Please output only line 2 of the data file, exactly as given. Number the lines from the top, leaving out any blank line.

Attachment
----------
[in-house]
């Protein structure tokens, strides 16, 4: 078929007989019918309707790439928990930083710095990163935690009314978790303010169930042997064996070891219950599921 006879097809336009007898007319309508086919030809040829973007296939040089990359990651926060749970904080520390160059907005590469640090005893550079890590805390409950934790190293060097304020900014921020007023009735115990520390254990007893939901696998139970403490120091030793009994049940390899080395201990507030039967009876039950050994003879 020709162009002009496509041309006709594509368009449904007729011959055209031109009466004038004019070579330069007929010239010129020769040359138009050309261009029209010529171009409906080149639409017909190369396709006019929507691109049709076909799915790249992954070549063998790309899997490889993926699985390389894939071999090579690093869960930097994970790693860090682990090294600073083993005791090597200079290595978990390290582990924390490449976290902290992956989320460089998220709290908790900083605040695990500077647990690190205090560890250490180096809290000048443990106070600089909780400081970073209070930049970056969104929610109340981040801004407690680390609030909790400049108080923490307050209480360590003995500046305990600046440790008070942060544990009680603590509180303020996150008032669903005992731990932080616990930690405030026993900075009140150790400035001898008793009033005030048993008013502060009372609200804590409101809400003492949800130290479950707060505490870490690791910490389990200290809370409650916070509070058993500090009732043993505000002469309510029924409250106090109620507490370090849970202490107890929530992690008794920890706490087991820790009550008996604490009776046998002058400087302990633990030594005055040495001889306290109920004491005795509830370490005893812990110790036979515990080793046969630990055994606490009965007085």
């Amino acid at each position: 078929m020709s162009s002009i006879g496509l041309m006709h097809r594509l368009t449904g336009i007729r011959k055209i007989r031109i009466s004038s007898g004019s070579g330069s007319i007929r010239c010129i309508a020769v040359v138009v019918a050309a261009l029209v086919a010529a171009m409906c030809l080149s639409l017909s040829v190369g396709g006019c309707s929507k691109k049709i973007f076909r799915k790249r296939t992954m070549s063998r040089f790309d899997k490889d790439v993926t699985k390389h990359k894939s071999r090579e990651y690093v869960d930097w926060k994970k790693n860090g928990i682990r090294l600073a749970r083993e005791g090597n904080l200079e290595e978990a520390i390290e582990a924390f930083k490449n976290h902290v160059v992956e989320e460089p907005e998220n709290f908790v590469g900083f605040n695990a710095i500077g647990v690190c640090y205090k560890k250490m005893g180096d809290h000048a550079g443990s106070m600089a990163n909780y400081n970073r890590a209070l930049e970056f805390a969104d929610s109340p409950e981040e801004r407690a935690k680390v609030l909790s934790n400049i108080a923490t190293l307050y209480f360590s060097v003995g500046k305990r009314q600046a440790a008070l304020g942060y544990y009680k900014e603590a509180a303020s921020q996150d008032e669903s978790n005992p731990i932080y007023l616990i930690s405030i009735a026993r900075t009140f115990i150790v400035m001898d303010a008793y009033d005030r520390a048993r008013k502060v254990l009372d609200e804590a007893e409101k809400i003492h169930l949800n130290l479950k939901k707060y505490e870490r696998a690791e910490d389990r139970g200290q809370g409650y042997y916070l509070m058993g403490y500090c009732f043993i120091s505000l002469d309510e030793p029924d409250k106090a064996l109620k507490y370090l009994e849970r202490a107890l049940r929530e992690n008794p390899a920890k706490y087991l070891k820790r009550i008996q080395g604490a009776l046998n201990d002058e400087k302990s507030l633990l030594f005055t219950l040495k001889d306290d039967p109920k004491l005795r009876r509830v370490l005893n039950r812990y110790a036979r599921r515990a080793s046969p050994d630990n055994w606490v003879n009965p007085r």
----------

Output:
């Protein structure tokens, strides 16, 4: 078929007989019918309707790439928990930083710095990163935690009314978790303010169930042997064996070891219950599921 006879097809336009007898007319309508086919030809040829973007296939040089990359990651926060749970904080520390160059907005590469640090005893550079890590805390409950934790190293060097304020900014921020007023009735115990520390254990007893939901696998139970403490120091030793009994049940390899080395201990507030039967009876039950050994003879 020709162009002009496509041309006709594509368009449904007729011959055209031109009466004038004019070579330069007929010239010129020769040359138009050309261009029209010529171009409906080149639409017909190369396709006019929507691109049709076909799915790249992954070549063998790309899997490889993926699985390389894939071999090579690093869960930097994970790693860090682990090294600073083993005791090597200079290595978990390290582990924390490449976290902290992956989320460089998220709290908790900083605040695990500077647990690190205090560890250490180096809290000048443990106070600089909780400081970073209070930049970056969104929610109340981040801004407690680390609030909790400049108080923490307050209480360590003995500046305990600046440790008070942060544990009680603590509180303020996150008032669903005992731990932080616990930690405030026993900075009140150790400035001898008793009033005030048993008013502060009372609200804590409101809400003492949800130290479950707060505490870490690791910490389990200290809370409650916070509070058993500090009732043993505000002469309510029924409250106090109620507490370090849970202490107890929530992690008794920890706490087991820790009550008996604490009776046998002058400087302990633990030594005055040495001889306290109920004491005795509830370490005893812990110790036979515990080793046969630990055994606490009965007085």